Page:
3. Place the second thermometer outside of the wood frame, next to it. Place it so that it is not under the plastic. This model represents Earth without an atmosphere.
  4. Record the temperature inside and outside of the model at three different times of the day, for seven days, in your lab notebook. Use a data table, like the one shown below. Try to take temperature readings at approximately the same times each day. Record the weather for each day that you take temperature readings in your lab notebook.
  5. Plot your data on a scatter plot. Label the x-axis Time of Day and the y-axis Temperature. If you need help creating a graph, try Create a Graph. Plot the data for all seven days on the same plot. Make one plot for the outside data and one plot for the inside data. Is there a difference between the inside data and the outside data? How large is the difference? Is there a dependence on weather?

Date Weather Time Inside Temp. (°F or °C) Outside Temp. (°F or °C)
icon scientific method

Ask an Expert

Do you have specific questions about your science project? Our team of volunteer scientists can help. Our Experts won't do the work for you, but they will make suggestions, offer guidance, and help you troubleshoot.

Global Connections

The United Nations Sustainable Development Goals (UNSDGs) are a blueprint to achieve a better and more sustainable future for all.

This project explores topics key to Climate Action: Take urgent action to combat climate change and its impacts.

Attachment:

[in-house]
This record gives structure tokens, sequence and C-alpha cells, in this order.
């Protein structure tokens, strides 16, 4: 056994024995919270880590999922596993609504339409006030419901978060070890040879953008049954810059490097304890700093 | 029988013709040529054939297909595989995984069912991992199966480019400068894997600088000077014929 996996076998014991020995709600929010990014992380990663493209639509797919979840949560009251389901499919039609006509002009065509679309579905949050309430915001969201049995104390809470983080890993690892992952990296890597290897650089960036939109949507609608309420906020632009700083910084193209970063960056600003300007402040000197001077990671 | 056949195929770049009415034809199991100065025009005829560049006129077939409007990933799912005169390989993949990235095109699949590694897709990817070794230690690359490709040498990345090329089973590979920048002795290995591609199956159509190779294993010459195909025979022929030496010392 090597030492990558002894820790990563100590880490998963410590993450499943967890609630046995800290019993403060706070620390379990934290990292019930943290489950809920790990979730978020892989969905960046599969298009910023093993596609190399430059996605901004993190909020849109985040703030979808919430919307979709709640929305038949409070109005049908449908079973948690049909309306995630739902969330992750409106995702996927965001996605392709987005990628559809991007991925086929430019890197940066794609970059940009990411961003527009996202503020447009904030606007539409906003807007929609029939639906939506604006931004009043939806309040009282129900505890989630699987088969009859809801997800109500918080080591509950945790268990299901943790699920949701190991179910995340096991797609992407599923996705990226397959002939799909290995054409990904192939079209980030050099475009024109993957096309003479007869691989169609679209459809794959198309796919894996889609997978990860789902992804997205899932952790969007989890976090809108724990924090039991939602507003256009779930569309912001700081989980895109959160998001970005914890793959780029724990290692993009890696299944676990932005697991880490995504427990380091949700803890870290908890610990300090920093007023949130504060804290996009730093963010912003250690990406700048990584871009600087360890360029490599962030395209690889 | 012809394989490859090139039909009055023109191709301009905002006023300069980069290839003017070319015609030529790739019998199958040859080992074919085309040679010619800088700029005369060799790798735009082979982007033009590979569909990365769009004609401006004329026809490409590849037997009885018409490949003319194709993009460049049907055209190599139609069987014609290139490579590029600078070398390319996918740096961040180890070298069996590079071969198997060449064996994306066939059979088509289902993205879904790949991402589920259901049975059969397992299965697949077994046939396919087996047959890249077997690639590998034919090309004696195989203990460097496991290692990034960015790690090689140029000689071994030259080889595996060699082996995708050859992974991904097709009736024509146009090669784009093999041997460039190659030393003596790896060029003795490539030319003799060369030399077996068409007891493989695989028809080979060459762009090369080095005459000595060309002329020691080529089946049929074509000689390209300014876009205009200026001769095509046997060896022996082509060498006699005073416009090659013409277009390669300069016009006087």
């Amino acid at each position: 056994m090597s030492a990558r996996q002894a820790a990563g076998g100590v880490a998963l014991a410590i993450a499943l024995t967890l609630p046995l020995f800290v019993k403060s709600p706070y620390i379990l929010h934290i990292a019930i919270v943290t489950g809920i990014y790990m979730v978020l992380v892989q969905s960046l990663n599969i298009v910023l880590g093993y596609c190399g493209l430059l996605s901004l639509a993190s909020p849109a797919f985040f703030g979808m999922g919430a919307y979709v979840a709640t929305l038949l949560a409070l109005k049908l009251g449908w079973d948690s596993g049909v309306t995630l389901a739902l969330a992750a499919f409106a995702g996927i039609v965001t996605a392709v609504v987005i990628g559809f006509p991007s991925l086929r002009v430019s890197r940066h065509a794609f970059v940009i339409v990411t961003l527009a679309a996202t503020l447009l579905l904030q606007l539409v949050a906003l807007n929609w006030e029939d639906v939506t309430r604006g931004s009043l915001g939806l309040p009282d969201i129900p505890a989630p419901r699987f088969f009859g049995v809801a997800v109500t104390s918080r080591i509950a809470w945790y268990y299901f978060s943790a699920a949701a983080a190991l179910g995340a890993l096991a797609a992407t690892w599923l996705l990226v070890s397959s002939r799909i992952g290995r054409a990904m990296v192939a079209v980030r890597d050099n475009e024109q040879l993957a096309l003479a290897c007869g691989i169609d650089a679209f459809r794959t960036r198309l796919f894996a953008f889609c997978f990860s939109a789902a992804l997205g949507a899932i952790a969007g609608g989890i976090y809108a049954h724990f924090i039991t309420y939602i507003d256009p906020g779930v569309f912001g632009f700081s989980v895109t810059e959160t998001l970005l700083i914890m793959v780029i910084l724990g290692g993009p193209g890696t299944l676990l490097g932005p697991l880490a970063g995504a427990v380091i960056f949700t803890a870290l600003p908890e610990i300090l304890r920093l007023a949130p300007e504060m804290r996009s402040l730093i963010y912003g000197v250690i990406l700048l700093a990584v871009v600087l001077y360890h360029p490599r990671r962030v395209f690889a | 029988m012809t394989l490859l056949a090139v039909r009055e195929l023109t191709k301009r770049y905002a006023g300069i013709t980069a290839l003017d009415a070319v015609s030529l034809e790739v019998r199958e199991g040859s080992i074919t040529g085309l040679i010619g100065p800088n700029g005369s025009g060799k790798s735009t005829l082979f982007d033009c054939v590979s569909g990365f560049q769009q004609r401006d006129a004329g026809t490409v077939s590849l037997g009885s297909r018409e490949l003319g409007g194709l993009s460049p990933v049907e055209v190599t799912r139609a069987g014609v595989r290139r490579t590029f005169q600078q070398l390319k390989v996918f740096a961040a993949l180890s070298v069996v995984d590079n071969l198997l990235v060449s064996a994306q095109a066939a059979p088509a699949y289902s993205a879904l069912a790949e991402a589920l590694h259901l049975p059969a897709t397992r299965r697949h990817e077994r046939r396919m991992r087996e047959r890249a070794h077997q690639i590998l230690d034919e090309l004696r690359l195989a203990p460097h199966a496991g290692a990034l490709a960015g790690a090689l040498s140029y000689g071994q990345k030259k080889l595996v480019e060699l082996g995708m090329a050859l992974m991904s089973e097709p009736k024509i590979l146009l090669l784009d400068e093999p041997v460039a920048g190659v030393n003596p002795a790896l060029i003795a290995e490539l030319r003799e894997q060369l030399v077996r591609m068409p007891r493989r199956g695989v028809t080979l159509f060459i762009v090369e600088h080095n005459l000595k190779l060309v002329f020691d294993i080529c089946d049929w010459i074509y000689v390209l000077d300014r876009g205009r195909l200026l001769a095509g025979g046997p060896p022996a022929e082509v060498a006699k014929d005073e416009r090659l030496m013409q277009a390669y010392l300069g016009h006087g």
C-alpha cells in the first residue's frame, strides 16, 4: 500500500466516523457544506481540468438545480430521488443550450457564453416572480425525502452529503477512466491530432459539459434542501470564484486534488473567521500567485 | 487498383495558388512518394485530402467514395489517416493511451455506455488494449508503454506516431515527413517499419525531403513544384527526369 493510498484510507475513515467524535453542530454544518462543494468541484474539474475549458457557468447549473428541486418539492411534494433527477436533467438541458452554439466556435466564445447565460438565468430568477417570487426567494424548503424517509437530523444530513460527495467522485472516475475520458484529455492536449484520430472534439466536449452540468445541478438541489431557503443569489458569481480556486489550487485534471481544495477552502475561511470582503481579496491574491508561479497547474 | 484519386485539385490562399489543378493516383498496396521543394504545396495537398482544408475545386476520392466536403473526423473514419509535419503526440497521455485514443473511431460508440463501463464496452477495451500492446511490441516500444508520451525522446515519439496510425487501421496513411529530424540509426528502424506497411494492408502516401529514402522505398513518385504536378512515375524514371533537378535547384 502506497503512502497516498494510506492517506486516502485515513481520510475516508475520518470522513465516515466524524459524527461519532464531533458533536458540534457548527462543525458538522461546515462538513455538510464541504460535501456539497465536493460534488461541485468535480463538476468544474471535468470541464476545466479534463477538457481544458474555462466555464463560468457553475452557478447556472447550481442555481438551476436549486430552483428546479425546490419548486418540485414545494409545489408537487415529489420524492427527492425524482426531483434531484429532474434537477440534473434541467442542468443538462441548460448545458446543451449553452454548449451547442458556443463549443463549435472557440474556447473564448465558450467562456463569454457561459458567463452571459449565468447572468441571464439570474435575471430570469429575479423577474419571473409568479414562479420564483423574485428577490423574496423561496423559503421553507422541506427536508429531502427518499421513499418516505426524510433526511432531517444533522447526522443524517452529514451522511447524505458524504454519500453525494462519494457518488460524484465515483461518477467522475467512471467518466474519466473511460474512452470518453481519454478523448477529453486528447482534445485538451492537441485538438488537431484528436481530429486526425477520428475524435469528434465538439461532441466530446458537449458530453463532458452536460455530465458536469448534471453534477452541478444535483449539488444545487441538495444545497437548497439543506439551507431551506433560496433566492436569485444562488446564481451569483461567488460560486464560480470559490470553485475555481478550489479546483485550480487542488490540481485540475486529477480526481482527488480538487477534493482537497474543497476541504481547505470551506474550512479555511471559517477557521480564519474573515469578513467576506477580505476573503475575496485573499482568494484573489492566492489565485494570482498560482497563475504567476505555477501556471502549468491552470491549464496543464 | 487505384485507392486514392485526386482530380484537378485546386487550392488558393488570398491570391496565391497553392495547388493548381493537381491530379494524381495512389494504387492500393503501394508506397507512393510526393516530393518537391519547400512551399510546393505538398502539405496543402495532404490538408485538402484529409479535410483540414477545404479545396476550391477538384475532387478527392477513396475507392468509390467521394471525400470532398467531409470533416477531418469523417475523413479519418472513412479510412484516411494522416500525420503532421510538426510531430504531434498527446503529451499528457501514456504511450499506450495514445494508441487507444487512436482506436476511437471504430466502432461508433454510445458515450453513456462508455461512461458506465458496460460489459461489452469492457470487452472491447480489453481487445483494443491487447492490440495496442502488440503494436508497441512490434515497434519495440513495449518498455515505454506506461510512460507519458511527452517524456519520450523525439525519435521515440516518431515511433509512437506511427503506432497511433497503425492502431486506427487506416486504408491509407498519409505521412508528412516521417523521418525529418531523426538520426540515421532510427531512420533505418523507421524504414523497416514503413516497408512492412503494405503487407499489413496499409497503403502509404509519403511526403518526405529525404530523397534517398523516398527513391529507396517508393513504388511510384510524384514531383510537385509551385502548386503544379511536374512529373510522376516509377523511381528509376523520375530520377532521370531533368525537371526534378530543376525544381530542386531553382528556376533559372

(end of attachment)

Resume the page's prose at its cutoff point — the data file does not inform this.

• Move the model to a shady spot and repeat the experiment. What changes do you notice?
  • Prior to taking your earliest measurements, place two bricks inside the model. How does having the bricks inside the model affect your later measurements?
  • Place the model on different surfaces (concrete, black or white poster board) and see how this affects your temperature readings.


If you like this project, you might enjoy exploring these related careers:

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General citation information is provided here. Be sure to check the formatting, including capitalization, for the method you are using and update your citation, as needed.

MLA Style

Science Buddies Staff. "Is it Getting Hot in Here? Investigate the Greenhouse Effect." Science Buddies, 18 Jan. 2022, https://www.sciencebuddies.org/science-fair-projects/project-ideas/EnvSci_p047/environmental-science/what-is-the-greenhouse-effect. Accessed 19 Apr. 2024.

APA Style

Science Buddies Staff. (2022, January 18). Is it Getting Hot in Here? Investigate the Greenhouse Effect. Retrieved from https://www.sciencebuddies.org/science-fair-projects/project-ideas/EnvSci_p047/environmental-science/what-is-the-greenhouse-effect

Last edit date: 2022-01-18